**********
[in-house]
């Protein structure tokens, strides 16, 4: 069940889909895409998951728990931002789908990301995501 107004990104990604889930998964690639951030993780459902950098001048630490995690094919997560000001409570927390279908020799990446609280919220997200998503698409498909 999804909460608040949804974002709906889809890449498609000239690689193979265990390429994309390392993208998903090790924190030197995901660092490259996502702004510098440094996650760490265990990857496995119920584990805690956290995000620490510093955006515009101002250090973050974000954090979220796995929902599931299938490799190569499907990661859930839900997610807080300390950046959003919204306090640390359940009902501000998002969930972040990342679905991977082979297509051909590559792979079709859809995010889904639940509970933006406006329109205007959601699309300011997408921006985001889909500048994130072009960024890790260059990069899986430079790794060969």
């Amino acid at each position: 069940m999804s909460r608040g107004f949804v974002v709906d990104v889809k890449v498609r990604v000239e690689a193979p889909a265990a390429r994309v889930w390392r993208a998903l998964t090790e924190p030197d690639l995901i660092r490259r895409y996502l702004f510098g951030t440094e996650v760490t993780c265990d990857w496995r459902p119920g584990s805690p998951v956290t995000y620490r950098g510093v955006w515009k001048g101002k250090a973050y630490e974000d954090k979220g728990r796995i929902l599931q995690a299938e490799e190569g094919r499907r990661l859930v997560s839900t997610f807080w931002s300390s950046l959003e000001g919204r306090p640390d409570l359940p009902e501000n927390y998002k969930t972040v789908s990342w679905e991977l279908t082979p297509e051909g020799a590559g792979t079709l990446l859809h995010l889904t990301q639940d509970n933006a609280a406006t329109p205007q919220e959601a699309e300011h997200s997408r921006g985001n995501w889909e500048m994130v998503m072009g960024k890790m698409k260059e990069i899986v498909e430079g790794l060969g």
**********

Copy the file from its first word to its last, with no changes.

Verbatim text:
[in-house]
């Protein structure tokens, strides 16, 4: 069940889909895409998951728990931002789908990301995501 107004990104990604889930998964690639951030993780459902950098001048630490995690094919997560000001409570927390279908020799990446609280919220997200998503698409498909 999804909460608040949804974002709906889809890449498609000239690689193979265990390429994309390392993208998903090790924190030197995901660092490259996502702004510098440094996650760490265990990857496995119920584990805690956290995000620490510093955006515009101002250090973050974000954090979220796995929902599931299938490799190569499907990661859930839900997610807080300390950046959003919204306090640390359940009902501000998002969930972040990342679905991977082979297509051909590559792979079709859809995010889904639940509970933006406006329109205007959601699309300011997408921006985001889909500048994130072009960024890790260059990069899986430079790794060969």
């Amino acid at each position: 069940m999804s909460r608040g107004f949804v974002v709906d990104v889809k890449v498609r990604v000239e690689a193979p889909a265990a390429r994309v889930w390392r993208a998903l998964t090790e924190p030197d690639l995901i660092r490259r895409y996502l702004f510098g951030t440094e996650v760490t993780c265990d990857w496995r459902p119920g584990s805690p998951v956290t995000y620490r950098g510093v955006w515009k001048g101002k250090a973050y630490e974000d954090k979220g728990r796995i929902l599931q995690a299938e490799e190569g094919r499907r990661l859930v997560s839900t997610f807080w931002s300390s950046l959003e000001g919204r306090p640390d409570l359940p009902e501000n927390y998002k969930t972040v789908s990342w679905e991977l279908t082979p297509e051909g020799a590559g792979t079709l990446l859809h995010l889904t990301q639940d509970n933006a609280a406006t329109p205007q919220e959601a699309e300011h997200s997408r921006g985001n995501w889909e500048m994130v998503m072009g960024k890790m698409k260059e990069i899986v498909e430079g790794l060969g």